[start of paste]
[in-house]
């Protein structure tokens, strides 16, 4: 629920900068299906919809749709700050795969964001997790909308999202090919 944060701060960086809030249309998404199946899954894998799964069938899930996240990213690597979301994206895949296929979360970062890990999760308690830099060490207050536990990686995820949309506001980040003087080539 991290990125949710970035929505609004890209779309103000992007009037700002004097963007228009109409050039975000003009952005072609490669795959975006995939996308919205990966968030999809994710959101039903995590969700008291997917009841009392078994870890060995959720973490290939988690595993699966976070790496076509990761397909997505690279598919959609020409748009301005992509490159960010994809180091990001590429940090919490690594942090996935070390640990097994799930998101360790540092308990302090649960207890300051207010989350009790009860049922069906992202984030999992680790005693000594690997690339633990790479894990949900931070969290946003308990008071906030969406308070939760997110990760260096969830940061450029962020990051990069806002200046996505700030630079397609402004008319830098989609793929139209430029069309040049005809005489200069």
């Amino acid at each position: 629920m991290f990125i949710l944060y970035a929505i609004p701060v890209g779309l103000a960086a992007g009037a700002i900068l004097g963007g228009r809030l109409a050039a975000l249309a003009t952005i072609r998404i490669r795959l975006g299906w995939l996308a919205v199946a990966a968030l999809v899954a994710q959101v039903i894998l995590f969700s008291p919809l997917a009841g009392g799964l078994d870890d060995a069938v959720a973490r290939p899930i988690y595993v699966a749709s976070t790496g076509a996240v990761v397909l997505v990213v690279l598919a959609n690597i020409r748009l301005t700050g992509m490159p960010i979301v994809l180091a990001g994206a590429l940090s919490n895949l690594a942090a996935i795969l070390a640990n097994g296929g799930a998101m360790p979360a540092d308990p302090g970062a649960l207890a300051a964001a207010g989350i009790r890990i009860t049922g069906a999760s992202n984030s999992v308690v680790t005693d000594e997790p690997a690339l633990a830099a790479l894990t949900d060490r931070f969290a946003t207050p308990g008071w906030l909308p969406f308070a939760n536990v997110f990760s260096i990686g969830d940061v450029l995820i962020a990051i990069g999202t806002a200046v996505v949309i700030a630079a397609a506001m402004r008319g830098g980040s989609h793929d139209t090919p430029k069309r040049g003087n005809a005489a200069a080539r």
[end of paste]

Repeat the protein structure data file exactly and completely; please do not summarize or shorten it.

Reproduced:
[in-house]
């Protein structure tokens, strides 16, 4: 629920900068299906919809749709700050795969964001997790909308999202090919 944060701060960086809030249309998404199946899954894998799964069938899930996240990213690597979301994206895949296929979360970062890990999760308690830099060490207050536990990686995820949309506001980040003087080539 991290990125949710970035929505609004890209779309103000992007009037700002004097963007228009109409050039975000003009952005072609490669795959975006995939996308919205990966968030999809994710959101039903995590969700008291997917009841009392078994870890060995959720973490290939988690595993699966976070790496076509990761397909997505690279598919959609020409748009301005992509490159960010994809180091990001590429940090919490690594942090996935070390640990097994799930998101360790540092308990302090649960207890300051207010989350009790009860049922069906992202984030999992680790005693000594690997690339633990790479894990949900931070969290946003308990008071906030969406308070939760997110990760260096969830940061450029962020990051990069806002200046996505700030630079397609402004008319830098989609793929139209430029069309040049005809005489200069």
């Amino acid at each position: 629920m991290f990125i949710l944060y970035a929505i609004p701060v890209g779309l103000a960086a992007g009037a700002i900068l004097g963007g228009r809030l109409a050039a975000l249309a003009t952005i072609r998404i490669r795959l975006g299906w995939l996308a919205v199946a990966a968030l999809v899954a994710q959101v039903i894998l995590f969700s008291p919809l997917a009841g009392g799964l078994d870890d060995a069938v959720a973490r290939p899930i988690y595993v699966a749709s976070t790496g076509a996240v990761v397909l997505v990213v690279l598919a959609n690597i020409r748009l301005t700050g992509m490159p960010i979301v994809l180091a990001g994206a590429l940090s919490n895949l690594a942090a996935i795969l070390a640990n097994g296929g799930a998101m360790p979360a540092d308990p302090g970062a649960l207890a300051a964001a207010g989350i009790r890990i009860t049922g069906a999760s992202n984030s999992v308690v680790t005693d000594e997790p690997a690339l633990a830099a790479l894990t949900d060490r931070f969290a946003t207050p308990g008071w906030l909308p969406f308070a939760n536990v997110f990760s260096i990686g969830d940061v450029l995820i962020a990051i990069g999202t806002a200046v996505v949309i700030a630079a397609a506001m402004r008319g830098g980040s989609h793929d139209t090919p430029k069309r040049g003087n005809a005489a200069a080539r």